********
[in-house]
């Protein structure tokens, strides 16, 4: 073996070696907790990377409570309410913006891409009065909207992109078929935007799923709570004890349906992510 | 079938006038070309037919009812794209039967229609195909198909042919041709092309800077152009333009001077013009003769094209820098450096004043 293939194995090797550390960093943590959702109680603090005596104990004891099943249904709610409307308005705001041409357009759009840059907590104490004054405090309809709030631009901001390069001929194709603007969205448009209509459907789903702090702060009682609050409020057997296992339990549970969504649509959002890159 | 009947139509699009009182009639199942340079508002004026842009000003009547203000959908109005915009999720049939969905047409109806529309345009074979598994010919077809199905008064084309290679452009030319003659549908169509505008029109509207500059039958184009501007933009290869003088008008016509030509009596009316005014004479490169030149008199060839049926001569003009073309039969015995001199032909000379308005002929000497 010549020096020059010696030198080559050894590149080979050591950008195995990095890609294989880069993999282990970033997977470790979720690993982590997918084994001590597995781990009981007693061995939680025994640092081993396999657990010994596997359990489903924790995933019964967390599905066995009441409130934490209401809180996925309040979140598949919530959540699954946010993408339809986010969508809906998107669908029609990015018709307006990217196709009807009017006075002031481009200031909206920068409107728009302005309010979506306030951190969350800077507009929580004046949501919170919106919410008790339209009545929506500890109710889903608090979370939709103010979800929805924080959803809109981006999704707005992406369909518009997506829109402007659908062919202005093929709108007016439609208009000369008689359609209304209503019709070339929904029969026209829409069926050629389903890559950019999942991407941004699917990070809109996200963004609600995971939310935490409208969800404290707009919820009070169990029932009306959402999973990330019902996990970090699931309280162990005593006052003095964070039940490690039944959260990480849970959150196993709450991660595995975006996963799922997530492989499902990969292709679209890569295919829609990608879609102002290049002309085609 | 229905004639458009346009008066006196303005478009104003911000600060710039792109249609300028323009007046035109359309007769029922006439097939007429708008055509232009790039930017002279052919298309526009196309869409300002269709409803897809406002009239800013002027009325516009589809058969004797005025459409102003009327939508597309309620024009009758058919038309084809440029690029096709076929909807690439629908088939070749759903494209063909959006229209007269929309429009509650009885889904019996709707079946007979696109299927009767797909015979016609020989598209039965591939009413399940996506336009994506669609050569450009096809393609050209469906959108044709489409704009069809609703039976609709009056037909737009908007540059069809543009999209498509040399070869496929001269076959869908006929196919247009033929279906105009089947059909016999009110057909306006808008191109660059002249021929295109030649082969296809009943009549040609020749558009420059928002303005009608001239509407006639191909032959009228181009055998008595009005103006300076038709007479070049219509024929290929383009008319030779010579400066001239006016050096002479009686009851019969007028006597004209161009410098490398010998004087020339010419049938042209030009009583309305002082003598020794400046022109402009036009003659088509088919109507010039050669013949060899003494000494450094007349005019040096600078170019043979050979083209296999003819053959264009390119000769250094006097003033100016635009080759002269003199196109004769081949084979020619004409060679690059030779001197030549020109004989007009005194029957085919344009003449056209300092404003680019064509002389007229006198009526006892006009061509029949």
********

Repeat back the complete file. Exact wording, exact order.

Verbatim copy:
[in-house]
């Protein structure tokens, strides 16, 4: 073996070696907790990377409570309410913006891409009065909207992109078929935007799923709570004890349906992510 | 079938006038070309037919009812794209039967229609195909198909042919041709092309800077152009333009001077013009003769094209820098450096004043 293939194995090797550390960093943590959702109680603090005596104990004891099943249904709610409307308005705001041409357009759009840059907590104490004054405090309809709030631009901001390069001929194709603007969205448009209509459907789903702090702060009682609050409020057997296992339990549970969504649509959002890159 | 009947139509699009009182009639199942340079508002004026842009000003009547203000959908109005915009999720049939969905047409109806529309345009074979598994010919077809199905008064084309290679452009030319003659549908169509505008029109509207500059039958184009501007933009290869003088008008016509030509009596009316005014004479490169030149008199060839049926001569003009073309039969015995001199032909000379308005002929000497 010549020096020059010696030198080559050894590149080979050591950008195995990095890609294989880069993999282990970033997977470790979720690993982590997918084994001590597995781990009981007693061995939680025994640092081993396999657990010994596997359990489903924790995933019964967390599905066995009441409130934490209401809180996925309040979140598949919530959540699954946010993408339809986010969508809906998107669908029609990015018709307006990217196709009807009017006075002031481009200031909206920068409107728009302005309010979506306030951190969350800077507009929580004046949501919170919106919410008790339209009545929506500890109710889903608090979370939709103010979800929805924080959803809109981006999704707005992406369909518009997506829109402007659908062919202005093929709108007016439609208009000369008689359609209304209503019709070339929904029969026209829409069926050629389903890559950019999942991407941004699917990070809109996200963004609600995971939310935490409208969800404290707009919820009070169990029932009306959402999973990330019902996990970090699931309280162990005593006052003095964070039940490690039944959260990480849970959150196993709450991660595995975006996963799922997530492989499902990969292709679209890569295919829609990608879609102002290049002309085609 | 229905004639458009346009008066006196303005478009104003911000600060710039792109249609300028323009007046035109359309007769029922006439097939007429708008055509232009790039930017002279052919298309526009196309869409300002269709409803897809406002009239800013002027009325516009589809058969004797005025459409102003009327939508597309309620024009009758058919038309084809440029690029096709076929909807690439629908088939070749759903494209063909959006229209007269929309429009509650009885889904019996709707079946007979696109299927009767797909015979016609020989598209039965591939009413399940996506336009994506669609050569450009096809393609050209469906959108044709489409704009069809609703039976609709009056037909737009908007540059069809543009999209498509040399070869496929001269076959869908006929196919247009033929279906105009089947059909016999009110057909306006808008191109660059002249021929295109030649082969296809009943009549040609020749558009420059928002303005009608001239509407006639191909032959009228181009055998008595009005103006300076038709007479070049219509024929290929383009008319030779010579400066001239006016050096002479009686009851019969007028006597004209161009410098490398010998004087020339010419049938042209030009009583309305002082003598020794400046022109402009036009003659088509088919109507010039050669013949060899003494000494450094007349005019040096600078170019043979050979083209296999003819053959264009390119000769250094006097003033100016635009080759002269003199196109004769081949084979020619004409060679690059030779001197030549020109004989007009005194029957085919344009003449056209300092404003680019064509002389007229006198009526006892006009061509029949």